Coming into the leeward mark in a rare gust

I scored a 2,1,1,1 which I was pleased with. My Mach2 was fast, I had the MSL10C/stiff mast rig and after a bit of tuning after the first race I was up really early and sailing tactically quite well in that stuff.

A few minutes after the start, it was like this a lot!

That night, with the wind all but gone and the forecast even lighter for the next day I went back to the south coast. Others left too but I'm sure they raced yesterday.

I really enjoyed the racing on saturday and these little boats are great. Despite the v light winds I still hit just under 19 knots in my Mach2.


Monday, 5 March 2012

The London Dinghy Show: Back to the future

It was the London Dinghy Show over the weekend and a chance to connect with potential Moth sailors, existing Moth sailors who cant quite make or don't feel confident enough to attend the calendar events and of course the press. The Moth Class Constitution reminds us all that one of the three objectives of the class is to promote sailing and racing of the International Moth and I can think of no better place to do this than at the dinghy show. Especially on a wet weekend in March. Performance isnt everything and there are of course many other boats there, from the much maligned Heron, which has almost glacial like acceleration and can only described as fast if you've just jumped into it after stepping out of a rickshaw (but is supported by the most enthusiastic committee to the extent that this cute little boat punches well above its weight) to the A class Cat. The A class stand had a beautiful Italian made boat on it and was manned by a very proud and enthusiastic bunch, all of whom looked older than God. So once again by looking back in time we are reminded of how to go forward as a class. The first Moth was created in the same year that Ford launched the Model A, which replaced the Model T Ford, which apparently you could only have in black, and so it was with a sense of pride that a Mat Black Ninja and a Glossy Black Mach2 caused much interest. Interest and aspiration not only for association members but for the many kids running around clutching bags of freebies, who are currently involved in youth classes and one day will, I'm sure, come and sail a Moth.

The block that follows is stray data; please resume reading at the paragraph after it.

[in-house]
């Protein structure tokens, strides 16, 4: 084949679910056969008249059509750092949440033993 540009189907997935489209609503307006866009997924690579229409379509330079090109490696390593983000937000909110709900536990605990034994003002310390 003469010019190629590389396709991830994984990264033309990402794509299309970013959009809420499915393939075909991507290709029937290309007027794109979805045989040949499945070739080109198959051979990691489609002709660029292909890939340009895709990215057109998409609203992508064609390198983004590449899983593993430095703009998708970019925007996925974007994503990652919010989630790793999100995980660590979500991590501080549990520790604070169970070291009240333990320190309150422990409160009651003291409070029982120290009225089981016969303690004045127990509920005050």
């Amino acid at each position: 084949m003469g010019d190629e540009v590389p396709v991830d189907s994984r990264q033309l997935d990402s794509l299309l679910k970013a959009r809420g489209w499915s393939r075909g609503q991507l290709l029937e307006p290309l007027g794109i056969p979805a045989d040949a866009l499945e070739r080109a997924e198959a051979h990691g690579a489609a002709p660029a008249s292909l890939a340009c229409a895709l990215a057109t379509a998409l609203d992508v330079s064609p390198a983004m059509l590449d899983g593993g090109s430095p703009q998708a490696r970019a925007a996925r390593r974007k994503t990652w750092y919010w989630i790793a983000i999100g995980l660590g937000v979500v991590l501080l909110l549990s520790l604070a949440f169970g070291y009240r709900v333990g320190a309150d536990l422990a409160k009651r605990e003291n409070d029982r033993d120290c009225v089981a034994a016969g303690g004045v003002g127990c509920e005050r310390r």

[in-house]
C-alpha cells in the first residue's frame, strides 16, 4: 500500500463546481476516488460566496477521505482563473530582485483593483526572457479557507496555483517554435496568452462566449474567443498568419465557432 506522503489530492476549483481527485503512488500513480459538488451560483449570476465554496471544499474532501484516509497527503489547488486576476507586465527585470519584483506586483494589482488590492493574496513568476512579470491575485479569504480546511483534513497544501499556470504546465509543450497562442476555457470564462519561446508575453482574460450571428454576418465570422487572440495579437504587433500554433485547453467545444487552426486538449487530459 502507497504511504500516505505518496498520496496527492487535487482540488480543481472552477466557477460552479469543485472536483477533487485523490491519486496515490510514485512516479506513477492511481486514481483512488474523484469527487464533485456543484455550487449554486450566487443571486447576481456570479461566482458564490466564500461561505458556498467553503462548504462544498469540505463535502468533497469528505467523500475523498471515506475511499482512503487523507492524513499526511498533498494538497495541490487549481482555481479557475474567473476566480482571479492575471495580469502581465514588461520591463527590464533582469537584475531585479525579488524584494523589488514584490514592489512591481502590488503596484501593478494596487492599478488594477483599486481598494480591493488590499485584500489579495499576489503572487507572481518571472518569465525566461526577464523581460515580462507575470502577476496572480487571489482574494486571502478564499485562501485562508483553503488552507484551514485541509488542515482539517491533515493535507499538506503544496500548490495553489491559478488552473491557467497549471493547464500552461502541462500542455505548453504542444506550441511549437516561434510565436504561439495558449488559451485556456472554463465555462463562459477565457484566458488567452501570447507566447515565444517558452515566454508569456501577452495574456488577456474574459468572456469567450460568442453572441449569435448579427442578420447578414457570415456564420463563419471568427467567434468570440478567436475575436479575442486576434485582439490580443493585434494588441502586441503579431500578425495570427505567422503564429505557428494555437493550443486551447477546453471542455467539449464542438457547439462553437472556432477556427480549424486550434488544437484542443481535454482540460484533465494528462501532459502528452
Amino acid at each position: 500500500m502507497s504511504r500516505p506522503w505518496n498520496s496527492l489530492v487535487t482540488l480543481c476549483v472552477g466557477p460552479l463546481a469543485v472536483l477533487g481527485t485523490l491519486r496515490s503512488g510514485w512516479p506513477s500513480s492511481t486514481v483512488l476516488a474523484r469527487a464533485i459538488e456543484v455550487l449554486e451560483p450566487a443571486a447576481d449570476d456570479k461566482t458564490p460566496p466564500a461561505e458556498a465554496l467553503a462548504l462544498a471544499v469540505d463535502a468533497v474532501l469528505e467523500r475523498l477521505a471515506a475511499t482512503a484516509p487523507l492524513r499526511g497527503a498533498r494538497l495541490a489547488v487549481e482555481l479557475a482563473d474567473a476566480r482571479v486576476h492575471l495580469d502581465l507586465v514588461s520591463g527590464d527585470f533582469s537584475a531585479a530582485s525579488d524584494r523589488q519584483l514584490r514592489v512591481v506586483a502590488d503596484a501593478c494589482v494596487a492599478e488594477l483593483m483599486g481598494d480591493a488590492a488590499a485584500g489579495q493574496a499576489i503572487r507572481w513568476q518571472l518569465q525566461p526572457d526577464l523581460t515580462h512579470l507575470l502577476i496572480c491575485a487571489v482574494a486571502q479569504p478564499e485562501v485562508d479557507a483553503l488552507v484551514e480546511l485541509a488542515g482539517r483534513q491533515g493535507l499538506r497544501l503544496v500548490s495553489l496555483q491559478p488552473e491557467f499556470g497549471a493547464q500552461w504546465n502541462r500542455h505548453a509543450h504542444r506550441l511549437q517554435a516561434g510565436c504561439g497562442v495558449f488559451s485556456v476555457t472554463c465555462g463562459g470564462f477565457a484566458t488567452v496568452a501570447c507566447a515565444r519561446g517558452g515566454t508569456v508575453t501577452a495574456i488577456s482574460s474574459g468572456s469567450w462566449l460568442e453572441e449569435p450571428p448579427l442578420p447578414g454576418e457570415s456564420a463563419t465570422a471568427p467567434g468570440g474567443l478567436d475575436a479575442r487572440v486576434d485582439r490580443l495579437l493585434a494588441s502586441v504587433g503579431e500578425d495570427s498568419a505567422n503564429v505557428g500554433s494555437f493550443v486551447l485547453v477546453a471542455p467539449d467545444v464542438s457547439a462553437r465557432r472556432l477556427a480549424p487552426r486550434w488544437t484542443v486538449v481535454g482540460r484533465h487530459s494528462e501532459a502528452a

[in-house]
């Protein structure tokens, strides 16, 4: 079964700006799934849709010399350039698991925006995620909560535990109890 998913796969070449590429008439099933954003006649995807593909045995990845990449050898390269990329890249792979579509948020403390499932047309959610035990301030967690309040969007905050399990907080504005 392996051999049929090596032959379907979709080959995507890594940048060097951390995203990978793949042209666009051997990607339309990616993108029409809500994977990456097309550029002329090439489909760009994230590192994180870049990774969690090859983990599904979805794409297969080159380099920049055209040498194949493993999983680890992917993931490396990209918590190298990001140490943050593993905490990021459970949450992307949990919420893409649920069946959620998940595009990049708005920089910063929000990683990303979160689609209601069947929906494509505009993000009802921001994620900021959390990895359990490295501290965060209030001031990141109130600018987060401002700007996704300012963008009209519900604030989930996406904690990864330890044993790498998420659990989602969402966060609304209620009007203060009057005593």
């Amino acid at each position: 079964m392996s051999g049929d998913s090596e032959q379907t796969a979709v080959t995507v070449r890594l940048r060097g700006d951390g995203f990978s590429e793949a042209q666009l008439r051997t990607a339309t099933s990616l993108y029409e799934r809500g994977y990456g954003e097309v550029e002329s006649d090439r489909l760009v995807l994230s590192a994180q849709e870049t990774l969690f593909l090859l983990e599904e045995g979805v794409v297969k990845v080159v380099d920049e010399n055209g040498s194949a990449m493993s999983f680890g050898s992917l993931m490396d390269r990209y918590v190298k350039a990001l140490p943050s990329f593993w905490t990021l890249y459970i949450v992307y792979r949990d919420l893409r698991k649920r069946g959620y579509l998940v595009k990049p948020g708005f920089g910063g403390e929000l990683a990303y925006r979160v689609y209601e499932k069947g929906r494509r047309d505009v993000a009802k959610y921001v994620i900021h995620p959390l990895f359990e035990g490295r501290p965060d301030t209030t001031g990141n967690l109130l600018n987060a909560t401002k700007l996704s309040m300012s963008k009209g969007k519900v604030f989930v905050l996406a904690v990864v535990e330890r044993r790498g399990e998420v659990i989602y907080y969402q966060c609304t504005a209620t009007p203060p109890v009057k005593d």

Thanks to Mike Cooke and James Phare for organising it and Jason and Neil for coming along to man the stand and others for popping by.

Its the first proper event of the season next weekend at Queen Mary, If you have a Moth come and sail, its the best way to learn, if you don't and live near by, come and watch. The sailors are only to happy to talk about their boats, some for hours. We are just another class which, just like the Heron, the sailors are intensely proud of. We may badge ourselves as the formula one of dinghy racing but volunteers and enthusiasts still run the class, and just like the Dinghy Exhibition, you wont find Bernie Ecclestone at Queen Mary either,